A monolithic architecture is the traditional unified model for the design of a software program. Monolithic, in this context, means composed all in one piece. According to the Cambridge dictionary, the adjective monolithic also means both too large and unable to be changed.
Monolithic software is designed to be self-contained; components of the program are interconnected and interdependent rather than loosely coupled as is the case with modular software programs. In a tightly-coupled architecture, each component and its associated components must be present in order for code to be executed or compiled.
Furthermore, if any program component must be updated, the whole application has to be rewritten, whereas in a modular application, any separate module (such as a microservice) can be changed without affecting other parts of the program. Modular architectures reduce the risk that a change made within one element will create unanticipated changes within other elements, because modules are relatively independent. Modular programs also lend themselves to iterative processes more readily than monolithic programs.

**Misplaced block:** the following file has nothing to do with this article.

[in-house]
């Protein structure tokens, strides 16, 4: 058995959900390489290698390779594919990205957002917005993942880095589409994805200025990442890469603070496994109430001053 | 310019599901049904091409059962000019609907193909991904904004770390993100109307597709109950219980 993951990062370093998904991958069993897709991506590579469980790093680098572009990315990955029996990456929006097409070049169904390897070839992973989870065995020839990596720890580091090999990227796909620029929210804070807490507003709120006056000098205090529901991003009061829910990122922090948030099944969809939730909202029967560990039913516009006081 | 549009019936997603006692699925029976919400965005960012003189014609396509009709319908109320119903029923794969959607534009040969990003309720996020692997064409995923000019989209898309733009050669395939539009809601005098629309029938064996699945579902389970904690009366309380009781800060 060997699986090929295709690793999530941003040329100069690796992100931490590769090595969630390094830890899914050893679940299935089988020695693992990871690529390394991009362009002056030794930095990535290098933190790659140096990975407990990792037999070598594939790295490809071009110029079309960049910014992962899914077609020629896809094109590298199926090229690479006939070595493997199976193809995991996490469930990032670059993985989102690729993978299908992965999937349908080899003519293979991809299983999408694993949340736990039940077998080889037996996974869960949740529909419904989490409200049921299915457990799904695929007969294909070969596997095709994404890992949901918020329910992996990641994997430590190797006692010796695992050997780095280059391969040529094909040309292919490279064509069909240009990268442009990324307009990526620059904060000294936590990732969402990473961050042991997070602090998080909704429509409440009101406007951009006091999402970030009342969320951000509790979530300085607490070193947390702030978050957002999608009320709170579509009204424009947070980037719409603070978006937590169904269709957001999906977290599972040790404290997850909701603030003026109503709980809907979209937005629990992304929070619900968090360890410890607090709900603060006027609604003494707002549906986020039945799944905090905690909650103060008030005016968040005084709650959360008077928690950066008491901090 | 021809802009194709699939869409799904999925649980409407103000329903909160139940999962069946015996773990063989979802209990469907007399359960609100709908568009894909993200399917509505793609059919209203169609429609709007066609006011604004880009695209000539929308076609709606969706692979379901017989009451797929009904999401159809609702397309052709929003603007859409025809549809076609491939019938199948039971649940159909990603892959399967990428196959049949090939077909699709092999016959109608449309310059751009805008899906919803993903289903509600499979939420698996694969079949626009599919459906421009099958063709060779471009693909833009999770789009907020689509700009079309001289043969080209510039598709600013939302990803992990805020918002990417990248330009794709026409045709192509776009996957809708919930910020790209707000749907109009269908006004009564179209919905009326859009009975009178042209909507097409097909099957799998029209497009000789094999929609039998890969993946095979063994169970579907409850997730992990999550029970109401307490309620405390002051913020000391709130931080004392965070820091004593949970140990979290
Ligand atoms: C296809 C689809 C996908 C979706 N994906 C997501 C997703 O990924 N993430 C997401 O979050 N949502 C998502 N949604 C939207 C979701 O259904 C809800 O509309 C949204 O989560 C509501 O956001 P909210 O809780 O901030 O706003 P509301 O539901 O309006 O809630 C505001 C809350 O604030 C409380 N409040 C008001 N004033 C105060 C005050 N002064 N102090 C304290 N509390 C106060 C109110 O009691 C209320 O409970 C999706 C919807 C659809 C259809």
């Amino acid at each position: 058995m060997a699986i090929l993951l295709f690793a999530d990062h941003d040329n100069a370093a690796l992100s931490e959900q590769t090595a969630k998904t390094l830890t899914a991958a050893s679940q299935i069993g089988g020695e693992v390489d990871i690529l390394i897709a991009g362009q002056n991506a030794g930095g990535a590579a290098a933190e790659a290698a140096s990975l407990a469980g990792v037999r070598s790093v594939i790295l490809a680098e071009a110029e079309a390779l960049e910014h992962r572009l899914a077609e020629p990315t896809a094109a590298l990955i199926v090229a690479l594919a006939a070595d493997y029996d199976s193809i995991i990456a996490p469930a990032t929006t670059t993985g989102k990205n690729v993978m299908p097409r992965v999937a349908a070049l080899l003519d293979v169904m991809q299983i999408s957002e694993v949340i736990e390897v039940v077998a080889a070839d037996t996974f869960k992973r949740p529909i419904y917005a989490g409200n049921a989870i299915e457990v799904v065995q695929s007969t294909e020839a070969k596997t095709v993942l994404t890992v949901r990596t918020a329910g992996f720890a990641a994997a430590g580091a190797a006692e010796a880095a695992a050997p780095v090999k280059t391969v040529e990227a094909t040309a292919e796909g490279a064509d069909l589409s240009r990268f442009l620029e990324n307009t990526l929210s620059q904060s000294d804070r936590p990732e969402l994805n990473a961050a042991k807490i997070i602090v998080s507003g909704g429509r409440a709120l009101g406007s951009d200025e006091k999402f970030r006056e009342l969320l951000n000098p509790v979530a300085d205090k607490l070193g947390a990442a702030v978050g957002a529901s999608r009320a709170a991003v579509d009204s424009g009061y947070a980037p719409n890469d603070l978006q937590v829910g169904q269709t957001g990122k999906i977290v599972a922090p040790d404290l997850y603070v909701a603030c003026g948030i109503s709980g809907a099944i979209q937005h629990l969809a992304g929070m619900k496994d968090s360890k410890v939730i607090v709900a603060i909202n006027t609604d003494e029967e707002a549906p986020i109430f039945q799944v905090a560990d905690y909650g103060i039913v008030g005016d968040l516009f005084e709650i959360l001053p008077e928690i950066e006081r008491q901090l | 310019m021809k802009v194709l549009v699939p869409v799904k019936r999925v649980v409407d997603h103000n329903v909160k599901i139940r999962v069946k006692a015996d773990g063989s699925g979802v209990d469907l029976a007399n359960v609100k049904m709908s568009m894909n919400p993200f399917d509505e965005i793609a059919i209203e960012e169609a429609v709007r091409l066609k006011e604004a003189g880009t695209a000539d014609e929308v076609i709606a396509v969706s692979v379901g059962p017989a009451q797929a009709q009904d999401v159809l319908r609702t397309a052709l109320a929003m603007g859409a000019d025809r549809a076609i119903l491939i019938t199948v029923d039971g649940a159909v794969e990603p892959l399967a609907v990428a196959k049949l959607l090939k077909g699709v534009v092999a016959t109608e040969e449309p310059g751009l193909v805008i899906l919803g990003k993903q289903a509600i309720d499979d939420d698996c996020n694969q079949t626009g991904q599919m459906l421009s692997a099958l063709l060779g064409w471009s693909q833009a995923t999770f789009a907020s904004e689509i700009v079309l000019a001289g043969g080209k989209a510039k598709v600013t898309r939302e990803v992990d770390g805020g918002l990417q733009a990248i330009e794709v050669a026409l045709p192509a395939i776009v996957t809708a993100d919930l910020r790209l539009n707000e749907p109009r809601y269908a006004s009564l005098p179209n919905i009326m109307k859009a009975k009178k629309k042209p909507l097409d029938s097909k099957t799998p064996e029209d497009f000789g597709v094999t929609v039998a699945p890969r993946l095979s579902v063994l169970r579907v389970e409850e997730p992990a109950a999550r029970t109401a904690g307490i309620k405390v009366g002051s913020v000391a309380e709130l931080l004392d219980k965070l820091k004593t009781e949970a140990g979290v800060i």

However, there are benefits to monolithic architectures as well. Monolithic programs typically have better throughput than modular approaches, such as the microservice architecture (MSA) and they can be easier to test and debug because, with fewer elements there are fewer variables that come into play.